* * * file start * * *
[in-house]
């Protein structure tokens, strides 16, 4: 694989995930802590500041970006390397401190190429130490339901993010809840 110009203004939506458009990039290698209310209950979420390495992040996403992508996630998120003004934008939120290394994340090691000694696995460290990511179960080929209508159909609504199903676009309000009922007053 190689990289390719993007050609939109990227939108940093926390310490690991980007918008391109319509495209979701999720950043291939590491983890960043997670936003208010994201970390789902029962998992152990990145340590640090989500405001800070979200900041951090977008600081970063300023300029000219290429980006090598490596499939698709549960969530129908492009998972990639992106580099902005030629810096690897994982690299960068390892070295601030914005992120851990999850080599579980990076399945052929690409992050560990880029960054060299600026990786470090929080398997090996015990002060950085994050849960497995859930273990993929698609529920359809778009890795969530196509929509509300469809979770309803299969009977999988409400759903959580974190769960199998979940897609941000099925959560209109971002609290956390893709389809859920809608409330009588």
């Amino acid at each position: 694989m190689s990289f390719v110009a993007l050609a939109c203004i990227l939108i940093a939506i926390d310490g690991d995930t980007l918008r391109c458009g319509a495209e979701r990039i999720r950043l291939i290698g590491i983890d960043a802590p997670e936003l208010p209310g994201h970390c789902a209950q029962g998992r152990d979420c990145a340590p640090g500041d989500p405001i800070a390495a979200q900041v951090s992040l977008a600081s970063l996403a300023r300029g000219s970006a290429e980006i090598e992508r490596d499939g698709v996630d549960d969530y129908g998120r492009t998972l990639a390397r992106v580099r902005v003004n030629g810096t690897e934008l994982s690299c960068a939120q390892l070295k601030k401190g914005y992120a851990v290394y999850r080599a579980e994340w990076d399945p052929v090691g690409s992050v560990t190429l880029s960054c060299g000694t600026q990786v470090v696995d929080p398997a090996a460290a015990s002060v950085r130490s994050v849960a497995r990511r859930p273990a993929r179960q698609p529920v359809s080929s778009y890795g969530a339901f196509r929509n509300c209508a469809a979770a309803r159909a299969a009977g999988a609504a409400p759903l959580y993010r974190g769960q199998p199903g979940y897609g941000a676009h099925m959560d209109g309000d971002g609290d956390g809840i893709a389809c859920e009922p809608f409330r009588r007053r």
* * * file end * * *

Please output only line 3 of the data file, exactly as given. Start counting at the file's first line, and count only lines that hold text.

């Amino acid at each position: 694989m190689s990289f390719v110009a993007l050609a939109c203004i990227l939108i940093a939506i926390d310490g690991d995930t980007l918008r391109c458009g319509a495209e979701r990039i999720r950043l291939i290698g590491i983890d960043a802590p997670e936003l208010p209310g994201h970390c789902a209950q029962g998992r152990d979420c990145a340590p640090g500041d989500p405001i800070a390495a979200q900041v951090s992040l977008a600081s970063l996403a300023r300029g000219s970006a290429e980006i090598e992508r490596d499939g698709v996630d549960d969530y129908g998120r492009t998972l990639a390397r992106v580099r902005v003004n030629g810096t690897e934008l994982s690299c960068a939120q390892l070295k601030k401190g914005y992120a851990v290394y999850r080599a579980e994340w990076d399945p052929v090691g690409s992050v560990t190429l880029s960054c060299g000694t600026q990786v470090v696995d929080p398997a090996a460290a015990s002060v950085r130490s994050v849960a497995r990511r859930p273990a993929r179960q698609p529920v359809s080929s778009y890795g969530a339901f196509r929509n509300c209508a469809a979770a309803r159909a299969a009977g999988a609504a409400p759903l959580y993010r974190g769960q199998p199903g979940y897609g941000a676009h099925m959560d209109g309000d971002g609290d956390g809840i893709a389809c859920e009922p809608f409330r009588r007053r």